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Juan Trippe


Though he made flying seem glamorous, Pan Am's founder really helped the rest of us get onboard. Juan Terry Trippe (1899-1981), the undisputed pioneer of the American overseas aviation industry, led Pan American Airways from 1927 to 1968. Having opened up Latin America, the African periphery, the Pacific, and Southeast Asia during the 1930s, Pan American played an important role in World War II before spearheading mass, low-cost tourism across the North Atlantic to Western Europe in the 1950s.
By RICHARD BRANSON for Time Magazine


By business school standards, Juan Trippe was not a model chief executive. He didn't delegate well. He made big deals without telling his top managers. He almost single-handedly built a world airline, Pan American, but often acted as if he owned the world. He also had a vision that would change it, at least as regards airline travel. While his Pan Am does not survive today, his vision does.

He graduated from Yale in 1921 and worked briefly on Wall Street but got thoroughly bored. Planes fascinated him, though. Trippe was convinced that the future of travel was in the air. With an inheritance, Trippe began a business with Long Island Airways in New York, a taxi service for the well-heeled. When that failed, he raised money from some wealthy Yale pals and joined Colonial Air Transport, which won the first U.S. airmail contract, between New York City and Boston. That same crowd liked to play in the Caribbean (excellent choice), where he created Pan American Airways Inc. from a merger of three groups. Trippe began service with a flight from Key West, Fla., to Havana, Cuba, on Oct. 28, 1927.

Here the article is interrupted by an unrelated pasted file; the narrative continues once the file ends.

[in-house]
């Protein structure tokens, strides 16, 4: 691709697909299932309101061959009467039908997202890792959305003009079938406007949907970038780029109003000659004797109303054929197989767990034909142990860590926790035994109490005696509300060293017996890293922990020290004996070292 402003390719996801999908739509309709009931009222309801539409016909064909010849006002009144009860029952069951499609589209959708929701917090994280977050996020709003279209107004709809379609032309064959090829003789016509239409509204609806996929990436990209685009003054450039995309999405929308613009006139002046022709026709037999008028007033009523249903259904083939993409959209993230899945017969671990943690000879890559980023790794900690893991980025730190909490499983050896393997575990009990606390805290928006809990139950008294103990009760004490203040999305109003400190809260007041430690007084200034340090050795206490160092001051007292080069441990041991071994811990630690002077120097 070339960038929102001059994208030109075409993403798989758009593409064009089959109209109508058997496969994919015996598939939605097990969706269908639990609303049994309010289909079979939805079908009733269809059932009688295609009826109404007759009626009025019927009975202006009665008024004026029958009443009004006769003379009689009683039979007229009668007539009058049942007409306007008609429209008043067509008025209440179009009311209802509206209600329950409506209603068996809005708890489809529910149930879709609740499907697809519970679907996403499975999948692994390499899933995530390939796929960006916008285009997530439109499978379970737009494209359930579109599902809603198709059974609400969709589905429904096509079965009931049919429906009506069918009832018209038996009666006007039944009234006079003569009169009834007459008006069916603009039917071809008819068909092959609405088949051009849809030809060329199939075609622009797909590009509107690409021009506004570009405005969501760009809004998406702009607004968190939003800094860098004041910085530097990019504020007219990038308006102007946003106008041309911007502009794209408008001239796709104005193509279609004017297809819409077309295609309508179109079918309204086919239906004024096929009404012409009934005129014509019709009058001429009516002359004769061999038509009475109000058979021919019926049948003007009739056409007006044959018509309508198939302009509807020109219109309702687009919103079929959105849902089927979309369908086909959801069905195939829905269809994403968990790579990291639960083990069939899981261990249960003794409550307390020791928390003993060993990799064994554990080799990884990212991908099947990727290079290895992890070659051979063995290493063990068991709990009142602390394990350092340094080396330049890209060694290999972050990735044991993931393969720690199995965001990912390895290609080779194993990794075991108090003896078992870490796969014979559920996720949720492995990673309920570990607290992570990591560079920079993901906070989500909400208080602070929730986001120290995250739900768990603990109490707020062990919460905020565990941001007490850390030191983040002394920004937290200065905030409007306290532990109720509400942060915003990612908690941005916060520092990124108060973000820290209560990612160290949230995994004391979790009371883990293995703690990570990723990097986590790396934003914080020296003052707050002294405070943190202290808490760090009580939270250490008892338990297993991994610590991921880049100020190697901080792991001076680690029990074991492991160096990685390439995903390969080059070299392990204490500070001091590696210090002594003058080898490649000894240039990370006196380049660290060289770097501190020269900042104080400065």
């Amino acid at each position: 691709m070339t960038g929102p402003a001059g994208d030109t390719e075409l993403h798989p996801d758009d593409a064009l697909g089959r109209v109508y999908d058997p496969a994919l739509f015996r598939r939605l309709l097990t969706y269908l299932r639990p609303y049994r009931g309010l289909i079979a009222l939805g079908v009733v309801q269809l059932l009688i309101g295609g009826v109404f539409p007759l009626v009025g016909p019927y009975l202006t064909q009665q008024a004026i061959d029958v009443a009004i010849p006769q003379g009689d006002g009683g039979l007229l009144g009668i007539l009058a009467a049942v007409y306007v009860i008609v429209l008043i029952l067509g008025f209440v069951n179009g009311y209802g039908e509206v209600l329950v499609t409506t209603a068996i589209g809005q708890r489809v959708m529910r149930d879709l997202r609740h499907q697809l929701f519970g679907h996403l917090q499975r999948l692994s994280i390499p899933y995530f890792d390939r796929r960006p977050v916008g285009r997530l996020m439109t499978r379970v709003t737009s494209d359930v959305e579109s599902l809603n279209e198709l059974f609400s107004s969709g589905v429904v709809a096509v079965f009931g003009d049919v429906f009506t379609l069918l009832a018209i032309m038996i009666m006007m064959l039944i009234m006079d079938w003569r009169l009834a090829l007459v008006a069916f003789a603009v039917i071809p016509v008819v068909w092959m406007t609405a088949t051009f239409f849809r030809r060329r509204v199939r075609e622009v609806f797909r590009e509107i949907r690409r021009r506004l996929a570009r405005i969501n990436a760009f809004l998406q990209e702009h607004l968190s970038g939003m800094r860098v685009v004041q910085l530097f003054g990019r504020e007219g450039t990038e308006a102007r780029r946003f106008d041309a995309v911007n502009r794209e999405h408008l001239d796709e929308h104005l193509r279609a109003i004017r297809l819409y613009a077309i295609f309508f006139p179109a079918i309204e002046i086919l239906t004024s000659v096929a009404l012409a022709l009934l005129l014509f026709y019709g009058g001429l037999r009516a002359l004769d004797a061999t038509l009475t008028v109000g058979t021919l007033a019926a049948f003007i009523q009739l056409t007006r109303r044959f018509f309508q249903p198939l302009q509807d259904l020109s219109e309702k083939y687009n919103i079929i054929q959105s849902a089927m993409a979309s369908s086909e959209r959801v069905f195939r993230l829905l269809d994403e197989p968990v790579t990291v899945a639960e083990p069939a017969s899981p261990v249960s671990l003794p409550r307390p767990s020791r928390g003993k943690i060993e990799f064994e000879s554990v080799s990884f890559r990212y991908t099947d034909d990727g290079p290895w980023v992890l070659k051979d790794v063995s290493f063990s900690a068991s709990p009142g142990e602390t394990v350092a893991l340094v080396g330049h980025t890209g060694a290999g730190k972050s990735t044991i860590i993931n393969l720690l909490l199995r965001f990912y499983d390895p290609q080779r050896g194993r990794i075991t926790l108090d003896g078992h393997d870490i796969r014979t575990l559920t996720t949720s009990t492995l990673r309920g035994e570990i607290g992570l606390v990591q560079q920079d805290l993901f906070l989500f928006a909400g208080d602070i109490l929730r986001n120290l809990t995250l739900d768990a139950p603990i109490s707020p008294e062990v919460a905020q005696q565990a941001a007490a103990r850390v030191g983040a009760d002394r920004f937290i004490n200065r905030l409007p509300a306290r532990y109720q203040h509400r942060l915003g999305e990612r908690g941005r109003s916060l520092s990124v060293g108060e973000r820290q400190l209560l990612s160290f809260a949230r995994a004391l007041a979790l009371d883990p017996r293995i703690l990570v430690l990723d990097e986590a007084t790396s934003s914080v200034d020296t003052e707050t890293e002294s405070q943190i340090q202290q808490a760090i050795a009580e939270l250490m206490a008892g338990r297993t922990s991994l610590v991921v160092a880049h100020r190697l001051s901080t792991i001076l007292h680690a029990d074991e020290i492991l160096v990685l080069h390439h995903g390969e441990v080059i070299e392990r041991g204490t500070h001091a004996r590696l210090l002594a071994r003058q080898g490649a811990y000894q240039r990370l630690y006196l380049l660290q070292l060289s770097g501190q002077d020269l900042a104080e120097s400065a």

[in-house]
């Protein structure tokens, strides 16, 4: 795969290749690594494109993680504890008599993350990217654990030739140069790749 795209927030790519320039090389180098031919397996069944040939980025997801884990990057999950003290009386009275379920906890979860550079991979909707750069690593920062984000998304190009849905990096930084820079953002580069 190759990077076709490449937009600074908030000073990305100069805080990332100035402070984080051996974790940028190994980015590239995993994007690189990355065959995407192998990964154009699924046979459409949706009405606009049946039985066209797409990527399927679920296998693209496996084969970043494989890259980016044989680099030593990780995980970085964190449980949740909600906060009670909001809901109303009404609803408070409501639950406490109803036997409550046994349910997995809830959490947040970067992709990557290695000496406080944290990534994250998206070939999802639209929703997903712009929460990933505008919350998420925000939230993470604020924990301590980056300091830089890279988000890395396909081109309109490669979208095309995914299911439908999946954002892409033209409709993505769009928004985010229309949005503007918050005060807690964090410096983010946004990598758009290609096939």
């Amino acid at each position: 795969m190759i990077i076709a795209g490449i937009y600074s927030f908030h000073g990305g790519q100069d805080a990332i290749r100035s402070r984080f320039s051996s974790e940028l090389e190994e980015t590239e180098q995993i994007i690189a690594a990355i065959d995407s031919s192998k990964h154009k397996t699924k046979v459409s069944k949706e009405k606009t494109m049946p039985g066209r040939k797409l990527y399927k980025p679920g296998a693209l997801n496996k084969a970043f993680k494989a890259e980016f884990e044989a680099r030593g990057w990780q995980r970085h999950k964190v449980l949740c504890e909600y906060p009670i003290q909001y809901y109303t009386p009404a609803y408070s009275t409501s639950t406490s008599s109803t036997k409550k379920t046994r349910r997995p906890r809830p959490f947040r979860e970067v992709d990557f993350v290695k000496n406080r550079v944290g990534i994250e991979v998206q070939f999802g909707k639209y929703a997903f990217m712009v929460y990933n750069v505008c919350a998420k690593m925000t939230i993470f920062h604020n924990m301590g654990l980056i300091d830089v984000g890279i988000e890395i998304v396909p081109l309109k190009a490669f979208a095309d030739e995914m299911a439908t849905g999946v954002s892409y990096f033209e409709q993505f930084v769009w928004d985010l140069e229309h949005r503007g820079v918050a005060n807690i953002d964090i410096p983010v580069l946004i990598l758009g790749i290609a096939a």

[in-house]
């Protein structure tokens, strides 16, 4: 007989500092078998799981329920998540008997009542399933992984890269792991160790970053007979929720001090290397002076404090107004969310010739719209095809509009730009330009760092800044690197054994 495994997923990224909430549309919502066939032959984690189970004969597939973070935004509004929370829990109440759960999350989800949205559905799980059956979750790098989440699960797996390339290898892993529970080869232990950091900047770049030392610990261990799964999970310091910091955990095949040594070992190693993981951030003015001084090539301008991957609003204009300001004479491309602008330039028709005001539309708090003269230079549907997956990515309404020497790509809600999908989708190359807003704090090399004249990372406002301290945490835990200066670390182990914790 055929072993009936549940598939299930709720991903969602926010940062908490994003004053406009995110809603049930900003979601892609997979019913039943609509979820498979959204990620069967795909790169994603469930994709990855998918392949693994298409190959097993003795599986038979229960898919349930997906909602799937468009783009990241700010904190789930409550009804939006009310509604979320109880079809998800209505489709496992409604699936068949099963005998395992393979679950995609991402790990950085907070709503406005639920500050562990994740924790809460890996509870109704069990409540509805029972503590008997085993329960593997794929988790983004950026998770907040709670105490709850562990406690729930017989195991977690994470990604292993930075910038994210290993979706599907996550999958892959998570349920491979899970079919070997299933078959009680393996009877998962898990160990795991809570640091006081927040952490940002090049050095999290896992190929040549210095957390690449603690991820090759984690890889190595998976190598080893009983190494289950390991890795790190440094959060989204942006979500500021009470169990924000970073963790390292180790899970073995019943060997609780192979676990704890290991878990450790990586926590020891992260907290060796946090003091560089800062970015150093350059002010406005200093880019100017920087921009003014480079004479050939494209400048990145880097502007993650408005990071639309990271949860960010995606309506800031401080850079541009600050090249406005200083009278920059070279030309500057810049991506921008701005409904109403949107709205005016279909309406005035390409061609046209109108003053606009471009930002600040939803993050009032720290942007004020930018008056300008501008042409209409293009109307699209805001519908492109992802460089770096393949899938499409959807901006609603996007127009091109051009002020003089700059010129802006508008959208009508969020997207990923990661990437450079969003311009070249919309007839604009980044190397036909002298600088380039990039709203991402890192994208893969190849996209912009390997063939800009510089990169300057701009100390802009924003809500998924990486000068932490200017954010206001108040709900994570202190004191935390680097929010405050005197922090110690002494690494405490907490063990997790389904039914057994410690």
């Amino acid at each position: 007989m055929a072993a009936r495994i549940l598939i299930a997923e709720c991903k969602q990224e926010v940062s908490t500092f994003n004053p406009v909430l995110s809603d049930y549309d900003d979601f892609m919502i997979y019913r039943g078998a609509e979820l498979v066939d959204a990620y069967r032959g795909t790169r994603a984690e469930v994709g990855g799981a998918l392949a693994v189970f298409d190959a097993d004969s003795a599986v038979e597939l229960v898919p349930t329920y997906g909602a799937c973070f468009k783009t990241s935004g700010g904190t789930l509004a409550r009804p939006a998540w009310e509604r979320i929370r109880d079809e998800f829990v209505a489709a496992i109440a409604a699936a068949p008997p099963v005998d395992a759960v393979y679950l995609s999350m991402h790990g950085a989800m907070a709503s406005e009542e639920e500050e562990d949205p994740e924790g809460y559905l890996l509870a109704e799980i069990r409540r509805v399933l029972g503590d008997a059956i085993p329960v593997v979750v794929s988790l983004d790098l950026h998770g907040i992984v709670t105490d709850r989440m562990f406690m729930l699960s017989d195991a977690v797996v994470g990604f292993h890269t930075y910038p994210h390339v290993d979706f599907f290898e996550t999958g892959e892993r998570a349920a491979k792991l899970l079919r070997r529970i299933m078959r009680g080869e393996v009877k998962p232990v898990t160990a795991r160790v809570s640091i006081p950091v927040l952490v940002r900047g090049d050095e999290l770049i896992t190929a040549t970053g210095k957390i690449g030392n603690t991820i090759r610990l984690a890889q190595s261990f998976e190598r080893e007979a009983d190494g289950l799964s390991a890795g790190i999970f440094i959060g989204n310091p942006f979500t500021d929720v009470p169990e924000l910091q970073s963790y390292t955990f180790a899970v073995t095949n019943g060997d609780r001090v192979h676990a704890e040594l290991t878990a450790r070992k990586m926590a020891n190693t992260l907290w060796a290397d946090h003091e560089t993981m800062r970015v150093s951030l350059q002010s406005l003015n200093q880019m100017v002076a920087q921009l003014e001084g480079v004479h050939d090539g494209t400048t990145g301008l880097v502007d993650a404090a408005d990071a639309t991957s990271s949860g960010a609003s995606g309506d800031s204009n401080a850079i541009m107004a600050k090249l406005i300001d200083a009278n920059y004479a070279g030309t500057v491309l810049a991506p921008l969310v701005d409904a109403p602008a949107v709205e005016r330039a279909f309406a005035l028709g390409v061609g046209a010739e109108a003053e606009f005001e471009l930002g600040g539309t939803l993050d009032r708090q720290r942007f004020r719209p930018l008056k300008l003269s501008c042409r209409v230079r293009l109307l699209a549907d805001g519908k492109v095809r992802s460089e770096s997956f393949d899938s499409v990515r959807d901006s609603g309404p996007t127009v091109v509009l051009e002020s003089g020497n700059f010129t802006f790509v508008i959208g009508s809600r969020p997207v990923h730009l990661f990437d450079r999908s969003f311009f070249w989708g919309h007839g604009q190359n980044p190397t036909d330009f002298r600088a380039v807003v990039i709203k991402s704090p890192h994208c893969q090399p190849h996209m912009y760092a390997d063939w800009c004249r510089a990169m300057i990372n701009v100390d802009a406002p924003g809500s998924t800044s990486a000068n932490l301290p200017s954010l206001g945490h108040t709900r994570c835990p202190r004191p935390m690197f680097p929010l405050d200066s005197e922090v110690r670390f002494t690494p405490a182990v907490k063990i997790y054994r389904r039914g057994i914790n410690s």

What characterized Trippe thereafter was an uncanny ability to pace his airline's growth with the range of the airliner as it slowly evolved: first crawling from island to island across the Caribbean and into Mexico, then extending to Central and South America.

Finally, it was Trippe's backing of the flying boat, the first Pan Am Flying Clippers, that pioneered global routes: across the Pacific and, in the late 1930s, across the Atlantic. By the end of World War II, Trippe had in place a route system that was truly global.

Before anyone else, he believed in airline travel as something to be enjoyed by ordinary mortals, not just a globe-trotting elite. In 1945 other airlines didn't think or act that way. Trippe decided to introduce a "tourist class" fare from New York to London. He cut the round-trip fare more than half, to $275 ($1,684 in today's dollars, which makes current pricing a bargain, right?). This went over like a lead balloon in the industry, where air fares were fixed by a cartel, the International Air Transport Association; it didn't want to hear about the tourist class. Incredibly, Britain closed its airports to Pan Am flights that had tourist seats. Pan Am was forced to switch to remote Shannon, Ireland. The industry's aversion to competition and making travel affordable was to have a long life, as Sir Freddie Laker would discover in the 1970s and Virgin Atlantic nearly a decade later.

Trippe managed to find one route where the cartel could not thwart him: New York to San Juan, Puerto Rico. Pan Am's one-way fare was $75, and the flights were packed. Finally, in 1952, Trippe's relentless attacks on the I.A.T.A. forced all airlines to accept the inevitability of tourist class. But by then his vision had taken off for its next destination. Flying the oceans was still mostly for the rich and famous. For millions of others, it was just a dream or a once-in-a-lifetime binge. Trippe saw that the jets being introduced by Boeing and Douglas could mark the end of that, and he ordered plenty of them. In October 1958, a Pan Am Boeing 707 left New York for its first scheduled flight to Paris.

The jet age had begun, and the transformation was dramatic. The 707 flew almost twice as fast, at 605 m.p.h., as the propeller-driven Stratocruiser it had replaced. The 707 carried about twice as many people. And for the first time, it flew mostly "over" the weather: typically at 32,000 ft., much higher than the Stratocruiser, a civilian version of the B-29 bomber.

But those were not the numbers that intrigued Trippe. While he brilliantly exploited the glamour of his first jet-set passengers — celebrities and VIPs — he was calculating the new jet-age math of what we call in our business "bums on seats" — the seat-mile cost.